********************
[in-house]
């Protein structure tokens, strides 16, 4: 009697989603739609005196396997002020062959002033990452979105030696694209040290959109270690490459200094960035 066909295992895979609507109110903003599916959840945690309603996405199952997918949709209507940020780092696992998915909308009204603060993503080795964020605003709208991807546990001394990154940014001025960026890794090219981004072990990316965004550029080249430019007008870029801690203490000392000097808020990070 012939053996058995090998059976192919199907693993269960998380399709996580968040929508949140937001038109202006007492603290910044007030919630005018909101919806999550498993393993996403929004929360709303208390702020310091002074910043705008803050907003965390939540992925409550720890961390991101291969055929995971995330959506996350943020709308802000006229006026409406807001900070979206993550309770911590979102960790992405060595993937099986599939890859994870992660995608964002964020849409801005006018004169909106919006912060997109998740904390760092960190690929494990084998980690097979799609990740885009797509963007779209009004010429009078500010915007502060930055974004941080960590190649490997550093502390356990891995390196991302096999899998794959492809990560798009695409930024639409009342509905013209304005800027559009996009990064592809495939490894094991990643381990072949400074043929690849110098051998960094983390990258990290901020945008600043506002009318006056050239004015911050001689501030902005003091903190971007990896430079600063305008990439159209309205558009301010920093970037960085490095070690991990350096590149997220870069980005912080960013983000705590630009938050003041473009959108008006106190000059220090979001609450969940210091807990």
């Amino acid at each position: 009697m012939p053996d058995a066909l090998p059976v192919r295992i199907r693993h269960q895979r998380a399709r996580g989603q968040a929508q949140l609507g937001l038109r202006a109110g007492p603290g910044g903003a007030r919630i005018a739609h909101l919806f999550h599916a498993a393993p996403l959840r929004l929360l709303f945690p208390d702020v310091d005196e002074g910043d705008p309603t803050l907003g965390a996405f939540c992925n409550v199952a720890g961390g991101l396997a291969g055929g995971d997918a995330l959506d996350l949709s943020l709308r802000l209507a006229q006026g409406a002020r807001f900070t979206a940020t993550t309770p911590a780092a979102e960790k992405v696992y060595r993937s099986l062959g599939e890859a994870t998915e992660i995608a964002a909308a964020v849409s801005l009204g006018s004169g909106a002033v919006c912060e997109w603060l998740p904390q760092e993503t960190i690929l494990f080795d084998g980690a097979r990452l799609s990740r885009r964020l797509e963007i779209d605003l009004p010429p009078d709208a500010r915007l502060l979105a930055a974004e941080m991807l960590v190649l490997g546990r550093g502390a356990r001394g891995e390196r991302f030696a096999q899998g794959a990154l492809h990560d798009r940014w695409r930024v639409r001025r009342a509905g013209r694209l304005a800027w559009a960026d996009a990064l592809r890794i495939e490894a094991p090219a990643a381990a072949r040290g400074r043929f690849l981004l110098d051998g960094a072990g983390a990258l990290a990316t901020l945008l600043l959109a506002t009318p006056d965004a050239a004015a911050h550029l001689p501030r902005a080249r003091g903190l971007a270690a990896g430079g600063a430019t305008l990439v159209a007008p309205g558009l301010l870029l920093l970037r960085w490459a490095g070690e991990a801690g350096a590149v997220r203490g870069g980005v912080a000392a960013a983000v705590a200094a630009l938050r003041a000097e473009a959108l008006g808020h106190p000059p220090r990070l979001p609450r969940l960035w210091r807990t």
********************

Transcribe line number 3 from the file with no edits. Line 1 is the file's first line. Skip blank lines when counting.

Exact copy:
């Amino acid at each position: 009697m012939p053996d058995a066909l090998p059976v192919r295992i199907r693993h269960q895979r998380a399709r996580g989603q968040a929508q949140l609507g937001l038109r202006a109110g007492p603290g910044g903003a007030r919630i005018a739609h909101l919806f999550h599916a498993a393993p996403l959840r929004l929360l709303f945690p208390d702020v310091d005196e002074g910043d705008p309603t803050l907003g965390a996405f939540c992925n409550v199952a720890g961390g991101l396997a291969g055929g995971d997918a995330l959506d996350l949709s943020l709308r802000l209507a006229q006026g409406a002020r807001f900070t979206a940020t993550t309770p911590a780092a979102e960790k992405v696992y060595r993937s099986l062959g599939e890859a994870t998915e992660i995608a964002a909308a964020v849409s801005l009204g006018s004169g909106a002033v919006c912060e997109w603060l998740p904390q760092e993503t960190i690929l494990f080795d084998g980690a097979r990452l799609s990740r885009r964020l797509e963007i779209d605003l009004p010429p009078d709208a500010r915007l502060l979105a930055a974004e941080m991807l960590v190649l490997g546990r550093g502390a356990r001394g891995e390196r991302f030696a096999q899998g794959a990154l492809h990560d798009r940014w695409r930024v639409r001025r009342a509905g013209r694209l304005a800027w559009a960026d996009a990064l592809r890794i495939e490894a094991p090219a990643a381990a072949r040290g400074r043929f690849l981004l110098d051998g960094a072990g983390a990258l990290a990316t901020l945008l600043l959109a506002t009318p006056d965004a050239a004015a911050h550029l001689p501030r902005a080249r003091g903190l971007a270690a990896g430079g600063a430019t305008l990439v159209a007008p309205g558009l301010l870029l920093l970037r960085w490459a490095g070690e991990a801690g350096a590149v997220r203490g870069g980005v912080a000392a960013a983000v705590a200094a630009l938050r003041a000097e473009a959108l008006g808020h106190p000059p220090r990070l979001p609450r969940l960035w210091r807990t």